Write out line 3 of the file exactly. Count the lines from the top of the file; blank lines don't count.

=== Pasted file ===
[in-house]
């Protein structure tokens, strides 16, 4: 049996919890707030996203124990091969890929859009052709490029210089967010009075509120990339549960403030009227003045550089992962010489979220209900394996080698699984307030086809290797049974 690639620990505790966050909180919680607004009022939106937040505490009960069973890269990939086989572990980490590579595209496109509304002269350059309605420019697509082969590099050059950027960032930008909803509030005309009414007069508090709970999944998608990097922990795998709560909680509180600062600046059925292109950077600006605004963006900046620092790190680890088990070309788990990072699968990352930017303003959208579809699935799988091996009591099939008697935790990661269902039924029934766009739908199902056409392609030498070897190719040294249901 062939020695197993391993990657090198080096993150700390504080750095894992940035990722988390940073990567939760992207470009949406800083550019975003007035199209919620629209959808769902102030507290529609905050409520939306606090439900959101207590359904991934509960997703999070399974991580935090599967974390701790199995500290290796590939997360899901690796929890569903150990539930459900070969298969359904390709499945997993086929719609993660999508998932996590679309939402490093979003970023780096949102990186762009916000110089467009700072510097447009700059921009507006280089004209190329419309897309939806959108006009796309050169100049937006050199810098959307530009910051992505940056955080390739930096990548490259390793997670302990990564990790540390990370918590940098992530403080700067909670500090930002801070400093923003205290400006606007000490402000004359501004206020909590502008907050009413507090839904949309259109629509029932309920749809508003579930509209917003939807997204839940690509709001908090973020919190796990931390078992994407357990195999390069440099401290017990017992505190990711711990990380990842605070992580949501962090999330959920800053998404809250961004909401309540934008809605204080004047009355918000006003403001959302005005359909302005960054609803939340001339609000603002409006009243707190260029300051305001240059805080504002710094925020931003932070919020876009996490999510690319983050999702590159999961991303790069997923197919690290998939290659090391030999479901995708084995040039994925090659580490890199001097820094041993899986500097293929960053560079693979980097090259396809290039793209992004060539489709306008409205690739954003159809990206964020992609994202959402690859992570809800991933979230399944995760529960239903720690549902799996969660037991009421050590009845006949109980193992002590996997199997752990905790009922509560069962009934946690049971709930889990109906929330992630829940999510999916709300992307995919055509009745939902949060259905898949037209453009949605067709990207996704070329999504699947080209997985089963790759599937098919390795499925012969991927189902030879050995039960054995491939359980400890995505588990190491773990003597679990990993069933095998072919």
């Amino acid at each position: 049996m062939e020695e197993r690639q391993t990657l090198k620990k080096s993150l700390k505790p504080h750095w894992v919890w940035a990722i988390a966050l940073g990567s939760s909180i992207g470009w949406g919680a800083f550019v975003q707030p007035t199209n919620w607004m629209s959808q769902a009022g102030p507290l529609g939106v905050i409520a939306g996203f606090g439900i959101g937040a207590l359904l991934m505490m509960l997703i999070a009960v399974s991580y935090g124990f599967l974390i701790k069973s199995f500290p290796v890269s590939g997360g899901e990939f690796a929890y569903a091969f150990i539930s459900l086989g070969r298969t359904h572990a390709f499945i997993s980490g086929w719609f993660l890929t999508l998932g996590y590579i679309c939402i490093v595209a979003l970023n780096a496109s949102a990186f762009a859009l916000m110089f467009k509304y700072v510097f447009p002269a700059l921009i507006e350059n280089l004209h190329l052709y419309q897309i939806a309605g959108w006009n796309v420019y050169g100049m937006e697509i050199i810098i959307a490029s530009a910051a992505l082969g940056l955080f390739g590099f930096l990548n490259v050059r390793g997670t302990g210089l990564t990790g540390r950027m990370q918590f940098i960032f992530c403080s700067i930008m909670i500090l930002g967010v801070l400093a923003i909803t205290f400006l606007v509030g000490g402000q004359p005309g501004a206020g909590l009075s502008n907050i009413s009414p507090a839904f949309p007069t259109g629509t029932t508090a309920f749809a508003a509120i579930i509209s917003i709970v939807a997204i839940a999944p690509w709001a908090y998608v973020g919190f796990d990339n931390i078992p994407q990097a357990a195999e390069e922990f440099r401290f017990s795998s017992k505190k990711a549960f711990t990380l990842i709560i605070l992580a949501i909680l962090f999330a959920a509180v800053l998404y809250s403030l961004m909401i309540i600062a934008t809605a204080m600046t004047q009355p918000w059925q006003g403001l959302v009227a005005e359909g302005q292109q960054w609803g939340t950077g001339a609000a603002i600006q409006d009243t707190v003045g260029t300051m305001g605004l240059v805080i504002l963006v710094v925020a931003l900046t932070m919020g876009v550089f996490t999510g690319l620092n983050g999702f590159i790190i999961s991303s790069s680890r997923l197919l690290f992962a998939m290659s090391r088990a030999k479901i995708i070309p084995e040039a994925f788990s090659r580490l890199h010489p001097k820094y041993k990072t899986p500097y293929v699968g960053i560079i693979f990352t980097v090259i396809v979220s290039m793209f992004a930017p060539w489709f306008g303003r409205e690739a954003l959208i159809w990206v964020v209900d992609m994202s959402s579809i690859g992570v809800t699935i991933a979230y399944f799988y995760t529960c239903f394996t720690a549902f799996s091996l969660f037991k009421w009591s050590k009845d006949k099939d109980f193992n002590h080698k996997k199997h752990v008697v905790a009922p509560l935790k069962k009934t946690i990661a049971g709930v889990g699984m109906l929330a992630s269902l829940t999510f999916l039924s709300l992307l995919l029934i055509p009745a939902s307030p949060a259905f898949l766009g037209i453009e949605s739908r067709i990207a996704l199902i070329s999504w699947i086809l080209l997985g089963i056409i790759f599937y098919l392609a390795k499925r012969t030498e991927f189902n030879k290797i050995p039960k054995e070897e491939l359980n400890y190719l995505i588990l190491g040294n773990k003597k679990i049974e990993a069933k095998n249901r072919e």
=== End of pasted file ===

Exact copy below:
């Amino acid at each position: 049996m062939e020695e197993r690639q391993t990657l090198k620990k080096s993150l700390k505790p504080h750095w894992v919890w940035a990722i988390a966050l940073g990567s939760s909180i992207g470009w949406g919680a800083f550019v975003q707030p007035t199209n919620w607004m629209s959808q769902a009022g102030p507290l529609g939106v905050i409520a939306g996203f606090g439900i959101g937040a207590l359904l991934m505490m509960l997703i999070a009960v399974s991580y935090g124990f599967l974390i701790k069973s199995f500290p290796v890269s590939g997360g899901e990939f690796a929890y569903a091969f150990i539930s459900l086989g070969r298969t359904h572990a390709f499945i997993s980490g086929w719609f993660l890929t999508l998932g996590y590579i679309c939402i490093v595209a979003l970023n780096a496109s949102a990186f762009a859009l916000m110089f467009k509304y700072v510097f447009p002269a700059l921009i507006e350059n280089l004209h190329l052709y419309q897309i939806a309605g959108w006009n796309v420019y050169g100049m937006e697509i050199i810098i959307a490029s530009a910051a992505l082969g940056l955080f390739g590099f930096l990548n490259v050059r390793g997670t302990g210089l990564t990790g540390r950027m990370q918590f940098i960032f992530c403080s700067i930008m909670i500090l930002g967010v801070l400093a923003i909803t205290f400006l606007v509030g000490g402000q004359p005309g501004a206020g909590l009075s502008n907050i009413s009414p507090a839904f949309p007069t259109g629509t029932t508090a309920f749809a508003a509120i579930i509209s917003i709970v939807a997204i839940a999944p690509w709001a908090y998608v973020g919190f796990d990339n931390i078992p994407q990097a357990a195999e390069e922990f440099r401290f017990s795998s017992k505190k990711a549960f711990t990380l990842i709560i605070l992580a949501i909680l962090f999330a959920a509180v800053l998404y809250s403030l961004m909401i309540i600062a934008t809605a204080m600046t004047q009355p918000w059925q006003g403001l959302v009227a005005e359909g302005q292109q960054w609803g939340t950077g001339a609000a603002i600006q409006d009243t707190v003045g260029t300051m305001g605004l240059v805080i504002l963006v710094v925020a931003l900046t932070m919020g876009v550089f996490t999510g690319l620092n983050g999702f590159i790190i999961s991303s790069s680890r997923l197919l690290f992962a998939m290659s090391r088990a030999k479901i995708i070309p084995e040039a994925f788990s090659r580490l890199h010489p001097k820094y041993k990072t899986p500097y293929v699968g960053i560079i693979f990352t980097v090259i396809v979220s290039m793209f992004a930017p060539w489709f306008g303003r409205e690739a954003l959208i159809w990206v964020v209900d992609m994202s959402s579809i690859g992570v809800t699935i991933a979230y399944f799988y995760t529960c239903f394996t720690a549902f799996s091996l969660f037991k009421w009591s050590k009845d006949k099939d109980f193992n002590h080698k996997k199997h752990v008697v905790a009922p509560l935790k069962k009934t946690i990661a049971g709930v889990g699984m109906l929330a992630s269902l829940t999510f999916l039924s709300l992307l995919l029934i055509p009745a939902s307030p949060a259905f898949l766009g037209i453009e949605s739908r067709i990207a996704l199902i070329s999504w699947i086809l080209l997985g089963i056409i790759f599937y098919l392609a390795k499925r012969t030498e991927f189902n030879k290797i050995p039960k054995e070897e491939l359980n400890y190719l995505i588990l190491g040294n773990k003597k679990i049974e990993a069933k095998n249901r072919e």